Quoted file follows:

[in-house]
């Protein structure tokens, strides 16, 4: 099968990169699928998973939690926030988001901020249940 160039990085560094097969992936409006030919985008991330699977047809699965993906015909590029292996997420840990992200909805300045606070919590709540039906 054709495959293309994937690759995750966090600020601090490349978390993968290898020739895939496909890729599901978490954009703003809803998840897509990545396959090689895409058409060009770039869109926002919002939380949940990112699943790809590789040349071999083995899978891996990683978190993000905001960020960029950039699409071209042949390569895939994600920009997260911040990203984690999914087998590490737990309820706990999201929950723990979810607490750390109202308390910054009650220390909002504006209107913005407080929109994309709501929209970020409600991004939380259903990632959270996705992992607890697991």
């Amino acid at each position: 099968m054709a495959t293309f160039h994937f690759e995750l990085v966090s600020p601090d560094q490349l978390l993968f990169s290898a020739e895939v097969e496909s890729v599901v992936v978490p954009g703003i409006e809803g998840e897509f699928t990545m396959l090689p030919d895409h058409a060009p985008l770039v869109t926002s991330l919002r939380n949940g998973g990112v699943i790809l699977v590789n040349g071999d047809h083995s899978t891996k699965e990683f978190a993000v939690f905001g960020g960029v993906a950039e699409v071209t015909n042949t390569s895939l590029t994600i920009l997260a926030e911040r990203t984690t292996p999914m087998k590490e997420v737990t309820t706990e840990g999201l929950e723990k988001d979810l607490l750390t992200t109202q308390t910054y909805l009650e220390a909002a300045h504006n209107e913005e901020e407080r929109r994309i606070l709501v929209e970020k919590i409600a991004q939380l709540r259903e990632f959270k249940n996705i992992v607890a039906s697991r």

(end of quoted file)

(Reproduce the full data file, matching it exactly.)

[in-house]
């Protein structure tokens, strides 16, 4: 099968990169699928998973939690926030988001901020249940 160039990085560094097969992936409006030919985008991330699977047809699965993906015909590029292996997420840990992200909805300045606070919590709540039906 054709495959293309994937690759995750966090600020601090490349978390993968290898020739895939496909890729599901978490954009703003809803998840897509990545396959090689895409058409060009770039869109926002919002939380949940990112699943790809590789040349071999083995899978891996990683978190993000905001960020960029950039699409071209042949390569895939994600920009997260911040990203984690999914087998590490737990309820706990999201929950723990979810607490750390109202308390910054009650220390909002504006209107913005407080929109994309709501929209970020409600991004939380259903990632959270996705992992607890697991």
């Amino acid at each position: 099968m054709a495959t293309f160039h994937f690759e995750l990085v966090s600020p601090d560094q490349l978390l993968f990169s290898a020739e895939v097969e496909s890729v599901v992936v978490p954009g703003i409006e809803g998840e897509f699928t990545m396959l090689p030919d895409h058409a060009p985008l770039v869109t926002s991330l919002r939380n949940g998973g990112v699943i790809l699977v590789n040349g071999d047809h083995s899978t891996k699965e990683f978190a993000v939690f905001g960020g960029v993906a950039e699409v071209t015909n042949t390569s895939l590029t994600i920009l997260a926030e911040r990203t984690t292996p999914m087998k590490e997420v737990t309820t706990e840990g999201l929950e723990k988001d979810l607490l750390t992200t109202q308390t910054y909805l009650e220390a909002a300045h504006n209107e913005e901020e407080r929109r994309i606070l709501v929209e970020k919590i409600a991004q939380l709540r259903e990632f959270k249940n996705i992992v607890a039906s697991r």